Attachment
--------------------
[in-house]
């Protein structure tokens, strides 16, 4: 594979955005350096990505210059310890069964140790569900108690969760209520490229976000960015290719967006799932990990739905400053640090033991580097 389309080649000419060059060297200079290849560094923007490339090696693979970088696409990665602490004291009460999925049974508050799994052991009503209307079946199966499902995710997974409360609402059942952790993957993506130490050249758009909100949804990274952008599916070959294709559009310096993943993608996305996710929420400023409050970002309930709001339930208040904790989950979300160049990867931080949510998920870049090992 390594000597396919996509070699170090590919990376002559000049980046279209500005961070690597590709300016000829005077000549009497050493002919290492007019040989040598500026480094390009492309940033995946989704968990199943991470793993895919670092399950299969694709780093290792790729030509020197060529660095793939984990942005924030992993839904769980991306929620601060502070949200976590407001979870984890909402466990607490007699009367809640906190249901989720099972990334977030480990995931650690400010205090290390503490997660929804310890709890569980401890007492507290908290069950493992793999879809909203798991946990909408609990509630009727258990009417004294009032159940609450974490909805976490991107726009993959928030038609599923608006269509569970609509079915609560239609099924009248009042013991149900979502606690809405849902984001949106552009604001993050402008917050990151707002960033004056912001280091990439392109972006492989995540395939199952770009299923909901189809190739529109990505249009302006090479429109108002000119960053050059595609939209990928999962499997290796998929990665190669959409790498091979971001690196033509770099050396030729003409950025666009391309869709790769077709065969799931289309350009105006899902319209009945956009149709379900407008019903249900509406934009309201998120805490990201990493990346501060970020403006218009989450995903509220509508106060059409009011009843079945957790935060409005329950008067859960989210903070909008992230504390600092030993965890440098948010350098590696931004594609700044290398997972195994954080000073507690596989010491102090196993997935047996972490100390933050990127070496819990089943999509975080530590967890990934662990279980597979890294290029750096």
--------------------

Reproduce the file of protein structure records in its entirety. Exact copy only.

[in-house]
């Protein structure tokens, strides 16, 4: 594979955005350096990505210059310890069964140790569900108690969760209520490229976000960015290719967006799932990990739905400053640090033991580097 389309080649000419060059060297200079290849560094923007490339090696693979970088696409990665602490004291009460999925049974508050799994052991009503209307079946199966499902995710997974409360609402059942952790993957993506130490050249758009909100949804990274952008599916070959294709559009310096993943993608996305996710929420400023409050970002309930709001339930208040904790989950979300160049990867931080949510998920870049090992 390594000597396919996509070699170090590919990376002559000049980046279209500005961070690597590709300016000829005077000549009497050493002919290492007019040989040598500026480094390009492309940033995946989704968990199943991470793993895919670092399950299969694709780093290792790729030509020197060529660095793939984990942005924030992993839904769980991306929620601060502070949200976590407001979870984890909402466990607490007699009367809640906190249901989720099972990334977030480990995931650690400010205090290390503490997660929804310890709890569980401890007492507290908290069950493992793999879809909203798991946990909408609990509630009727258990009417004294009032159940609450974490909805976490991107726009993959928030038609599923608006269509569970609509079915609560239609099924009248009042013991149900979502606690809405849902984001949106552009604001993050402008917050990151707002960033004056912001280091990439392109972006492989995540395939199952770009299923909901189809190739529109990505249009302006090479429109108002000119960053050059595609939209990928999962499997290796998929990665190669959409790498091979971001690196033509770099050396030729003409950025666009391309869709790769077709065969799931289309350009105006899902319209009945956009149709379900407008019903249900509406934009309201998120805490990201990493990346501060970020403006218009989450995903509220509508106060059409009011009843079945957790935060409005329950008067859960989210903070909008992230504390600092030993965890440098948010350098590696931004594609700044290398997972195994954080000073507690596989010491102090196993997935047996972490100390933050990127070496819990089943999509975080530590967890990934662990279980597979890294290029750096």